In designing organizations to achieve third mission aims, EA is important. Even where the structures, strategies, systems, leadership and culture appear to be in place; however, the resulting routines and norms may act against organizational aims. Those designing and redesigning their institutions might look at the experience suggested here to understand how important it is to embed social architecture to ensure effective actions. Measuring cultures and having this as part of institutional targets might also support better results.
Governments in the UK have invested resources and funding and produced policy documents related to the third mission for over 20 years. However, the persistent gap in universities delivering on policy third mission aims is well documented. For this to change, universities will need to ensure their EA is founded on strong underlying supportive cultures. Knowledge sharing with business and community is unlikely when it does not happen in-house.
The study adds new knowledge about how EA is expressed at individual university level. The findings show the need for more research to understand those routines and norms which shape third mission progress in UK universities and how power relations impact in this context, given the pivotal role of the power exerted by the senior manager.
In the first of this pair of articles we set out the broad problems and components of time‐share (TS) valuation and talked in general terms of the use of DCF techniques that might more realistically incorporate the risks involved in TS from a purchaser's point of view. This second article includes a worked example using first an ‘optimistic single‐point best estimate DCF’ and then a DCF which incorporates a range of values for each of the main variables, using random selection, finally forming a distribution of the 500 valuations actually run.
The purpose of this paper is to explore a different perspective about the role that information plays in the integration process of migrant workers by exploring the views…
The purpose of this paper is to explore a different perspective about the role that information plays in the integration process of migrant workers by exploring the views and opinions of individuals and organizations that work with these communities on a daily basis. The study proposes a new perspective of Ager and Strang’s framework of integration by looking at its different elements through the perspective provided by Gibson and Martin’s (2019) concept of information marginalization and Dervin’s sense-making notion of resistance.
Ten intermediaries working with migrants were interviewed using semi-structure interviews. They were analyzed using an integrative approach of deductive and inductive content analysis and rendered categories drawn from the theoretical frameworks and categories that emerged from the data.
The content analysis of the data revealed that information marginalization is characterized by the lack of cultural knowledge and lack of language proficiency that impact the migrants abilities to fulfill their everyday needs, experience a safe and stable environment. Information marginalization results in migrants experiencing self-protective behaviors such as secrecy and an inability to trust information sources that are not contextualized by insiders. Findings show that information resistance can be overcome by making information available in relevant formats and distributed through trusted sources.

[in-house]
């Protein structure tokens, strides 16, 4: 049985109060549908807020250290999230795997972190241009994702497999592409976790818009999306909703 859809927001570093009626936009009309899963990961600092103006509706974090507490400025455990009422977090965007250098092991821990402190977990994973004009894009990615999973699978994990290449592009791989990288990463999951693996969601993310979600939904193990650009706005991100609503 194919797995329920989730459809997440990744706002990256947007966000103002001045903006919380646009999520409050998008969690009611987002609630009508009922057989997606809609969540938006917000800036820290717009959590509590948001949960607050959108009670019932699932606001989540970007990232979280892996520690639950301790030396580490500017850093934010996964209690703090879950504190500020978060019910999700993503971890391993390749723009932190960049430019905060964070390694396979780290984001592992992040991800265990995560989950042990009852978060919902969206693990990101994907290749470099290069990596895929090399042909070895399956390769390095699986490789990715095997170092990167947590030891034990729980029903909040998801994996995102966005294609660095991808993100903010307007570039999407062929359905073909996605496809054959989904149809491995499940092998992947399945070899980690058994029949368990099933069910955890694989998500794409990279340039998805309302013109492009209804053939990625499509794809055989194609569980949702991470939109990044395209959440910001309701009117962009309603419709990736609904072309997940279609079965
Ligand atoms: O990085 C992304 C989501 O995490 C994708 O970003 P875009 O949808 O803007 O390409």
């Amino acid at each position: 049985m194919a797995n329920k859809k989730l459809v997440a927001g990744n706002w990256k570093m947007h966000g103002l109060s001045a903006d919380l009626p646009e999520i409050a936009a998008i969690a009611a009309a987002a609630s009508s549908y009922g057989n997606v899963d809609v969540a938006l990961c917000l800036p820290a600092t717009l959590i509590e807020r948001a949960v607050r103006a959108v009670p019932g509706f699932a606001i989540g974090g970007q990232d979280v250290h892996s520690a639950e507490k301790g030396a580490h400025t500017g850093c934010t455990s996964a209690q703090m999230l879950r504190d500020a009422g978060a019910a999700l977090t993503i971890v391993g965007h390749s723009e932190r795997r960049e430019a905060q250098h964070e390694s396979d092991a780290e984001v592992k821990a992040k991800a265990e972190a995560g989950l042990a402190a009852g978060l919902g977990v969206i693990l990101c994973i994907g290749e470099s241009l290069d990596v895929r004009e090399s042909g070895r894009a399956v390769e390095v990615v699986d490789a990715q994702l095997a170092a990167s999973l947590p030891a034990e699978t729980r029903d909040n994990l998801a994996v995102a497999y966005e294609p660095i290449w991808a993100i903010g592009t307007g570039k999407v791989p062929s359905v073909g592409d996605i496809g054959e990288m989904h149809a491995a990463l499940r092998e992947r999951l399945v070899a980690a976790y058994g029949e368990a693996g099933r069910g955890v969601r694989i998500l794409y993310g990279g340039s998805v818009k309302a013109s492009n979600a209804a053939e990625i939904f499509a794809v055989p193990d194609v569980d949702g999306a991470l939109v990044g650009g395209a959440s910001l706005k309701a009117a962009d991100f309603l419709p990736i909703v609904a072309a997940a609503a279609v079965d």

The study revises the notion of information marginalization by trying to understand the social and cultural gap that from both sides of the issues of integration.
The study presents a different perspective of the role of information in the integration process of migrants by examining the views and opinions of intermediaries working with these populations. Also, the study reframes existing notions of information marginalization and resistance by addressing both sides of the cultural and social gap embodies marginalization.
The work of local enterprise agencies in the UK and the importantrole which an effective training programme can make to their continueddevelopment is assessed. Important…
The work of local enterprise agencies in the UK and the important role which an effective training programme can make to their continued development is assessed. Important changes have occurred since their initial formation and future changes can be anticipated. Training is therefore required to ensure that agencies remain capable of providing a professional support service. A study covering all agencies in North‐west England of the training needs identified by agency directors is analysed. It stems from an 18‐month project funded by the Training Agency as a Local Development Project with participation from businesses in the community and the agencies themselves. The difficulties involved in defining training needs are considered, in particular the problem of accurately relating training to agency performance and the problems of delivery in the light of the structure and nature of the agencies.